For Immediate Release - December 08, 2009

State Agricultural Officials Encourage Consumers to Buy Locally Grown Christmas Trees and Holiday Decorations

As residents from the Berkshires to Cape Cod begin decorating their homes for the holidays, the Massachusetts Department of Agricultural Resources (DAR) is encouraging people to choose locally grown products this holiday season.

BOSTON - As residents from the Berkshires to Cape Cod begin decorating their homes for the holidays, the Massachusetts Department of Agricultural Resources (DAR) is encouraging people to choose locally grown products this holiday season.

"From Christmas trees and wreaths to poinsettias, Massachusetts produces a wealth of products for holiday decorating," said DAR Commissioner Scott Soares. "Buying locally grown decorations not only helps support local agriculture and boost the local economy, but it is an environmentally friendly choice."

Massachusetts has 280 Christmas tree farms, where families can choose from ready-cut trees or harvest their own. Christmas tree farms help preserve open space, and often provide habitat for local wildlife. In addition, real Christmas trees are more environmentally friendly than artificial ones that contain non-biodegradable plastics. Many Massachusetts Christmas tree farms also offer wreaths, swags, and centerpieces made from locally grown evergreens. Christmas tree farms sell out fast, so call ahead to confirm the availability of trees. For more information, visit http://www.mass.gov/agr/massgrown/index.htm, and click on "Christmas trees."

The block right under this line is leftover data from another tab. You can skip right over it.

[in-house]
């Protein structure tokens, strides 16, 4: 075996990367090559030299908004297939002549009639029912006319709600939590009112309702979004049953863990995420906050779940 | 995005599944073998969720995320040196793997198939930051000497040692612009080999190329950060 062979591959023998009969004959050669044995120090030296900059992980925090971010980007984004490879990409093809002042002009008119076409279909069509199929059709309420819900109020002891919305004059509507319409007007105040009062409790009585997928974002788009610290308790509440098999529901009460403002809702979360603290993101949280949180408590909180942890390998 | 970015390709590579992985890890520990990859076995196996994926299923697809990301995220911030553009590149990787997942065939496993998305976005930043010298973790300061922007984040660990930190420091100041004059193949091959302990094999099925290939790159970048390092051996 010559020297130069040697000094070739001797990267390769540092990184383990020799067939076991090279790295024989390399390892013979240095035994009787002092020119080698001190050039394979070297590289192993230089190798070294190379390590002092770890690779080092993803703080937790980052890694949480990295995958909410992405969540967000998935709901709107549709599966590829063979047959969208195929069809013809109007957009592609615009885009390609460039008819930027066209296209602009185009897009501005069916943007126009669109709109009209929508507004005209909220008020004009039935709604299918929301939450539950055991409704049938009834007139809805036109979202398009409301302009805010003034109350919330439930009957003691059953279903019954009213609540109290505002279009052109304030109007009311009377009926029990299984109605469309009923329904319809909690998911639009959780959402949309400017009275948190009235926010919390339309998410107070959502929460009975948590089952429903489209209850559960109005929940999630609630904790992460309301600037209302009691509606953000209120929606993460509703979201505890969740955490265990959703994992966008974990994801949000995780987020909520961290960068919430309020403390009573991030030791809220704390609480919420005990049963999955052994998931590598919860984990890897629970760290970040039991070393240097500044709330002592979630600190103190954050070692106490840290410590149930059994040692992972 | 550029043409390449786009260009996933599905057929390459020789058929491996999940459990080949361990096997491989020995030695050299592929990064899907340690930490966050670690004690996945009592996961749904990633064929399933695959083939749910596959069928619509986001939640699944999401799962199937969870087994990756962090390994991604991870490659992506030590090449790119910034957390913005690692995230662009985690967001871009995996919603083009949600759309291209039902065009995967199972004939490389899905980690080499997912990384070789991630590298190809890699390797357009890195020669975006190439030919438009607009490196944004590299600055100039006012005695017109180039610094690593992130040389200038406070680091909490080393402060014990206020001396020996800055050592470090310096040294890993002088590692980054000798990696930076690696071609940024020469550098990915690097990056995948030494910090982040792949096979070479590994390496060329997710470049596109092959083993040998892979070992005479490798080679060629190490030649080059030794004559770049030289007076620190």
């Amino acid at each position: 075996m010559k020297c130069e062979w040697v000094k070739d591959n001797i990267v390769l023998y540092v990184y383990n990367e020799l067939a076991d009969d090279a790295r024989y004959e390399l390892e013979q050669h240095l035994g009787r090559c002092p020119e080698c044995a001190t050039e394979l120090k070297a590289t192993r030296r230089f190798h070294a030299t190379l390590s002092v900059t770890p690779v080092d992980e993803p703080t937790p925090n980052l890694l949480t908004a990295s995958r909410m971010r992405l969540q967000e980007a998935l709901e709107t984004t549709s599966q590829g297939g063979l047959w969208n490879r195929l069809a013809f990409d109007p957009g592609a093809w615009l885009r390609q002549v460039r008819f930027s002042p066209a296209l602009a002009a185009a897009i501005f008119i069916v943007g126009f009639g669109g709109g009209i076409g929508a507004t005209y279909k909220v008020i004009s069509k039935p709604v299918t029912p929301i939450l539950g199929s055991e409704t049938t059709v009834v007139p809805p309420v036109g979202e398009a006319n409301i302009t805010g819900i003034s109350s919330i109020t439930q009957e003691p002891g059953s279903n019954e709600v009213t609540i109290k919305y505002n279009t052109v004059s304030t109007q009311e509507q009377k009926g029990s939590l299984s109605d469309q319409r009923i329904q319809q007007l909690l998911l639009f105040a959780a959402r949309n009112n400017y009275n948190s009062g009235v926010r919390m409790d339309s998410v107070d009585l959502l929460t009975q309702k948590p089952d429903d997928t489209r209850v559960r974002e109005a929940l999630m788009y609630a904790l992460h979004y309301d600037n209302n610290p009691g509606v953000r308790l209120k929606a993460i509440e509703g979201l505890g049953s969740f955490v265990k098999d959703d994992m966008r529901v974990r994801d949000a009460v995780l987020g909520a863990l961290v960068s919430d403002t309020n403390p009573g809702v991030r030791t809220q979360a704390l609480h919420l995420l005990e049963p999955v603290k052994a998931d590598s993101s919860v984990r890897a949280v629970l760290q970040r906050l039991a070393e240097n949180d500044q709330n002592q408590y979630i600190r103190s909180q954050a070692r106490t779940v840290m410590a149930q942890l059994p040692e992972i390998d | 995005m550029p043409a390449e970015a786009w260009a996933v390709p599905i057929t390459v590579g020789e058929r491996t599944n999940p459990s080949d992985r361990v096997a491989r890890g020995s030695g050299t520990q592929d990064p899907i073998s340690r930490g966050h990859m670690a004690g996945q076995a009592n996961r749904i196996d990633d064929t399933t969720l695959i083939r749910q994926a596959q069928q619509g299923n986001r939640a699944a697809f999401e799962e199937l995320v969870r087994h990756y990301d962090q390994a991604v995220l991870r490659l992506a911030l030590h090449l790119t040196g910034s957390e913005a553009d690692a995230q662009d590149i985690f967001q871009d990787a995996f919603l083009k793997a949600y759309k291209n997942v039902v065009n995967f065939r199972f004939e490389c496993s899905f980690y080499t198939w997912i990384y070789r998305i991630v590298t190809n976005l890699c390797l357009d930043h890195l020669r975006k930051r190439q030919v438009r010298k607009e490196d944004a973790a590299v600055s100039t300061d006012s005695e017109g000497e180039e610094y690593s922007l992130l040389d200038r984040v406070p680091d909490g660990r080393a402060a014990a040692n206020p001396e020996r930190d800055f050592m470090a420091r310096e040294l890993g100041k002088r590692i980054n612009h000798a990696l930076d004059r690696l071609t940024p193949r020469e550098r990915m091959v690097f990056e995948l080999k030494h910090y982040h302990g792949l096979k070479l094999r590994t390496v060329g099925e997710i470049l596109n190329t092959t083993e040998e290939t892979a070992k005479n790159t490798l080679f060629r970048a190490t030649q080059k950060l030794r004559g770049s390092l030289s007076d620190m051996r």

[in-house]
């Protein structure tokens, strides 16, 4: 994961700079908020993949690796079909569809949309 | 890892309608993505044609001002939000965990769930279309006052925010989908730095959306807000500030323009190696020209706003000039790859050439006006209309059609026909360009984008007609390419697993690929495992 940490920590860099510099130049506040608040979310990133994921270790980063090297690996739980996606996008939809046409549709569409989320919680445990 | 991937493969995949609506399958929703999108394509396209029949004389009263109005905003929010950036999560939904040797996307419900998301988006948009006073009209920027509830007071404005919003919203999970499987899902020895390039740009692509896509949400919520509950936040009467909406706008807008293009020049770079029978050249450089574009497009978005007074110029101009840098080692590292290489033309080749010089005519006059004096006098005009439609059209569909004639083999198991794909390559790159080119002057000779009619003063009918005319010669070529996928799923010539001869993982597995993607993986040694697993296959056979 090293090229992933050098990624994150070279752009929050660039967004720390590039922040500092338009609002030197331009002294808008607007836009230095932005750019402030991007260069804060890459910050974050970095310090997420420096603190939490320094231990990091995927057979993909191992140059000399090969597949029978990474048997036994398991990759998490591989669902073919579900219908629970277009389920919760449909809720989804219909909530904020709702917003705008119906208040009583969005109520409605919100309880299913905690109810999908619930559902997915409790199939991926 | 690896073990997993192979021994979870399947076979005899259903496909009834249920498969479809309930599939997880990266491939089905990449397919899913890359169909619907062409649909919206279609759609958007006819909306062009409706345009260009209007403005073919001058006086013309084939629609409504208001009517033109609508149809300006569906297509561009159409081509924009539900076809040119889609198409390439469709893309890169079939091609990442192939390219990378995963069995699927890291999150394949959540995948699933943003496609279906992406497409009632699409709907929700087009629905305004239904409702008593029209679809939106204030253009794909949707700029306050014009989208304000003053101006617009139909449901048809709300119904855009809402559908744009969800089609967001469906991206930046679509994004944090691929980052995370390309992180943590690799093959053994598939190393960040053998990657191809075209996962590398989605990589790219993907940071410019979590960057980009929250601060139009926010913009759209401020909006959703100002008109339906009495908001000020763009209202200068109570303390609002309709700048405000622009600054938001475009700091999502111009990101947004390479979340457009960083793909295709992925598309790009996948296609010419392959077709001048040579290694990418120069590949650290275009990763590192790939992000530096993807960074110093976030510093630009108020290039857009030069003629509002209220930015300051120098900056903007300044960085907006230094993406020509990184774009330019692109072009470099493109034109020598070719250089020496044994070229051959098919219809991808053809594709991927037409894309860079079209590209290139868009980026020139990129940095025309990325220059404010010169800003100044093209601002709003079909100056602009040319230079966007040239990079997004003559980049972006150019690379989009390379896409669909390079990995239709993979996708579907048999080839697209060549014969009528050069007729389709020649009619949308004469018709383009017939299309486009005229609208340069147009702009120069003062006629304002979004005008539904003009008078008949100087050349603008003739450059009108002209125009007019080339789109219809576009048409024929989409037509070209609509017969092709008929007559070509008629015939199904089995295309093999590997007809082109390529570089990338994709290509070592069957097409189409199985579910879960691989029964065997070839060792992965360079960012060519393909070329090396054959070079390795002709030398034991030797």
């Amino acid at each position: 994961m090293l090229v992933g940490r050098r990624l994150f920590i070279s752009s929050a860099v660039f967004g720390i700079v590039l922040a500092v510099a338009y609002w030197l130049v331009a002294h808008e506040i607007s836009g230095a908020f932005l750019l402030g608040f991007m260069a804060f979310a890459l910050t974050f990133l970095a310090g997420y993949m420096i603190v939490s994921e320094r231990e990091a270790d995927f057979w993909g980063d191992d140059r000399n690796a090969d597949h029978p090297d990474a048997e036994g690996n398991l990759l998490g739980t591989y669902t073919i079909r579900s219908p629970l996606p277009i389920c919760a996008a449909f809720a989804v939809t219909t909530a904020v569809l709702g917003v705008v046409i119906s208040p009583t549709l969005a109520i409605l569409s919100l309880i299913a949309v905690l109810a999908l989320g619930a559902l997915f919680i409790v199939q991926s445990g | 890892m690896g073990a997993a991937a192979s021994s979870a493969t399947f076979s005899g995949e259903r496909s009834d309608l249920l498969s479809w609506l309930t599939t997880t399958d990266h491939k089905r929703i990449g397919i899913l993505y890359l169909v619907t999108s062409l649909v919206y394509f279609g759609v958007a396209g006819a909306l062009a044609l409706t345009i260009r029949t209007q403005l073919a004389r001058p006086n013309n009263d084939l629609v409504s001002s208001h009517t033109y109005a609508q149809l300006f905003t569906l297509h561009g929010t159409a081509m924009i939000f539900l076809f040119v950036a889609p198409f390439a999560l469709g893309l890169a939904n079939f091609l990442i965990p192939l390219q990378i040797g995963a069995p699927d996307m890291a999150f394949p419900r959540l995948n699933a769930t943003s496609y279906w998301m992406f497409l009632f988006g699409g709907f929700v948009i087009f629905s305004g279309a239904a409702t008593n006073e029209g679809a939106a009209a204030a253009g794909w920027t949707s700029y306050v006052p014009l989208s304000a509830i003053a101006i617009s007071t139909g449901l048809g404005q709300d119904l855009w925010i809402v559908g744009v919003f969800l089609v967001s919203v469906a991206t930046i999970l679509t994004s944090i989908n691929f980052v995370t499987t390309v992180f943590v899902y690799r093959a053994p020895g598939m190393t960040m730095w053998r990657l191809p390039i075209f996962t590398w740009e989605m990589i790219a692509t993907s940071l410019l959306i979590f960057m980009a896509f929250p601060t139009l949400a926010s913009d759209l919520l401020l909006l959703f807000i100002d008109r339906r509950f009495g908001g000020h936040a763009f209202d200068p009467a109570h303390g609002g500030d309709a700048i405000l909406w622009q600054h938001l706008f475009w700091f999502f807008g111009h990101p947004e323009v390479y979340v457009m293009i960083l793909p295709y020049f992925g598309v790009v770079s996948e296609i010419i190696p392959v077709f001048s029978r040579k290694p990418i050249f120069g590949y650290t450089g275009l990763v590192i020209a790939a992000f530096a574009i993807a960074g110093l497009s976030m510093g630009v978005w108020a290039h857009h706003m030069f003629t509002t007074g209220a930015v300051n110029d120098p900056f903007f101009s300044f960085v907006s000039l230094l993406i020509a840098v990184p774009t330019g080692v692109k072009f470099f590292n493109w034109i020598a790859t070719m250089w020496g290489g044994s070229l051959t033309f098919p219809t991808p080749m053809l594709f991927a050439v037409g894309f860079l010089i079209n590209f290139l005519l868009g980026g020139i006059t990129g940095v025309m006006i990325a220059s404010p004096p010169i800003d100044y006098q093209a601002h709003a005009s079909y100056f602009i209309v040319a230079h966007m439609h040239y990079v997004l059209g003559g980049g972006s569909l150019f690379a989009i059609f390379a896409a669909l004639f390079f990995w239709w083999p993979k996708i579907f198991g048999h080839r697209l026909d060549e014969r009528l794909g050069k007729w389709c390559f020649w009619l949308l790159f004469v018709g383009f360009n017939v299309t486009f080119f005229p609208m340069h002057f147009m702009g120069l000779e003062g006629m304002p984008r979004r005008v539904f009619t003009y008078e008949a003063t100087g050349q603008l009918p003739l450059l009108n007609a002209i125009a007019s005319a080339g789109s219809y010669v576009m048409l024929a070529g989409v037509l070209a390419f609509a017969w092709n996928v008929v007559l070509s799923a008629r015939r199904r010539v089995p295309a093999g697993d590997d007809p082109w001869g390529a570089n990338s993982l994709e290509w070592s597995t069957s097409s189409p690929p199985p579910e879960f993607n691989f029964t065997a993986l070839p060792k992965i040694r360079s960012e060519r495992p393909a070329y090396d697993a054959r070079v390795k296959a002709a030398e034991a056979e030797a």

Locally grown trees are also available at many retail lots. Consumers should ask retailers where the Christmas trees were grown and when they were cut, and check for freshness by making sure tree needles don't snap when bent. This year the Massachusetts State House will display a locally-grown Christmas tree from Kip's Tree Farm in New Braintree.

Massachusetts growers also produce half a million poinsettia plants annually. These harbingers of the holiday season are available in traditional red, as well as white, pink, and bi-color, from local independent garden centers, farm stands and florists.

DAR reminds homeowners and holiday decorators to beware of invasive plants that may be used in holiday wreaths and garland. The two most common ones are Oriental Bittersweet and Multiflora Rose. 

The DAR's mission is to ensure the long-term viability of local agriculture in Massachusetts. Through its four divisions - Agricultural Development, Animal Health, Crop and Pest Services, and Technical Assistance - the DAR strives to support, regulate, and enhance the Commonwealth's agricultural community, working to promote economically and environmentally sound food safety and animal health measures, and fulfill agriculture's role in energy conservation and production.